North American Prairie Conference


Date of this Version



Published in Prairie Pioneers: Ecology, History and Culture: Proceedings of the Eleventh North American Prairie Conference, August 7-11, 1988, Lincoln, Nebraska (Lincoln, NE 1989).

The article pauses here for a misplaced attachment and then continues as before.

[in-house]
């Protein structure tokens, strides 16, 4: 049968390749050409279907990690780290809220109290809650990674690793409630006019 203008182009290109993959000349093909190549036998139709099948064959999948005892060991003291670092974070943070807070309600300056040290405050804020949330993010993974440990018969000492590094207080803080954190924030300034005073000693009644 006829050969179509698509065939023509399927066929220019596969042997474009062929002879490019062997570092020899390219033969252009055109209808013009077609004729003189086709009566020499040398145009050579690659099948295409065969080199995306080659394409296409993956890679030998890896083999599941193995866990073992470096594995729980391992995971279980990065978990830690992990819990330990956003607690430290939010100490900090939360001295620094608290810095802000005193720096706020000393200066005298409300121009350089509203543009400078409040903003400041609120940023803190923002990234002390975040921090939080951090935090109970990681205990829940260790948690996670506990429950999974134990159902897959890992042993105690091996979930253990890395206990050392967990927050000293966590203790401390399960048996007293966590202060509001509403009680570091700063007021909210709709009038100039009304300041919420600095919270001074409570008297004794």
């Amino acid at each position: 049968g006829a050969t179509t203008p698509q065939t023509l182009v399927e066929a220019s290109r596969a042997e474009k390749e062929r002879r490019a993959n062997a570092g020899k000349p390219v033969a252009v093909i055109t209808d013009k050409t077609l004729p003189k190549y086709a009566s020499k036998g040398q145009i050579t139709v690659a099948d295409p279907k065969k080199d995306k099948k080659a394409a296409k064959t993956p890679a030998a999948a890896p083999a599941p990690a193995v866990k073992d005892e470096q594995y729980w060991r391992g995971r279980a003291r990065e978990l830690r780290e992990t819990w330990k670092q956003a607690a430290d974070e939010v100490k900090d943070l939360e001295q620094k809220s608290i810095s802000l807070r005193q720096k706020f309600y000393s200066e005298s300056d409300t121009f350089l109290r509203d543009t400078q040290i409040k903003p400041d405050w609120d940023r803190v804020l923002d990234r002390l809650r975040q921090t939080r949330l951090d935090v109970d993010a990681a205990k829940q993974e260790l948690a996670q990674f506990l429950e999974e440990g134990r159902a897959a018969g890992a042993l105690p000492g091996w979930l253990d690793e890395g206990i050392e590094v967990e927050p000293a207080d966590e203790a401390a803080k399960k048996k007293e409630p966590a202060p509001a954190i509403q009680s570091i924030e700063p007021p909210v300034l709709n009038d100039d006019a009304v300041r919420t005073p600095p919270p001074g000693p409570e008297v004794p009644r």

Re-vegetation of deteriorated mixed prairie by sod seeding with a lo-till planter minimizes erosion. Critical periods of inter- and intraspecific competition must be identified to design effective methods of sod suppression and seeding rate. Sod seeding studies were conducted in two counties in south central Nebraska over a 3-year period on a silty range site (fine-silty, mixed, mesic, Typic Argiustolls). Sites were dominated by blue grama [Bouteloua gracilis (H.B.K.) Lag. ex Steud.] and buffalograss [Buchloe dactyloides (Nutt.) Engelm.]. Warm-season native grasses were sod seeded with and without chemical sod suppression. Sod seeding required sod suppression for consistent stand establishment. Sod suppression during the 8-week period following seeding maximized grass seedling emergence. Seedling and stand vigor were more vigorous following sod suppression. Seedling development was independent of seeding rate, and a seeding rate of 20 PLS/0.l m2 resulted in an adequate stand. Spring-applied glyphosate [N (phosphonomethyl)-glycine] was effective at 0.8 kg/ ha using a reduced carrier volume (93 l/ha). August application of glyphosate coupled with a spring application of atrazine [6-chloro-N-ethyl-N' -(l-methylethyl)-1,3 ,5-triazine-2,4-diamine] at the time of seeding was also an effective sod suppression treatment.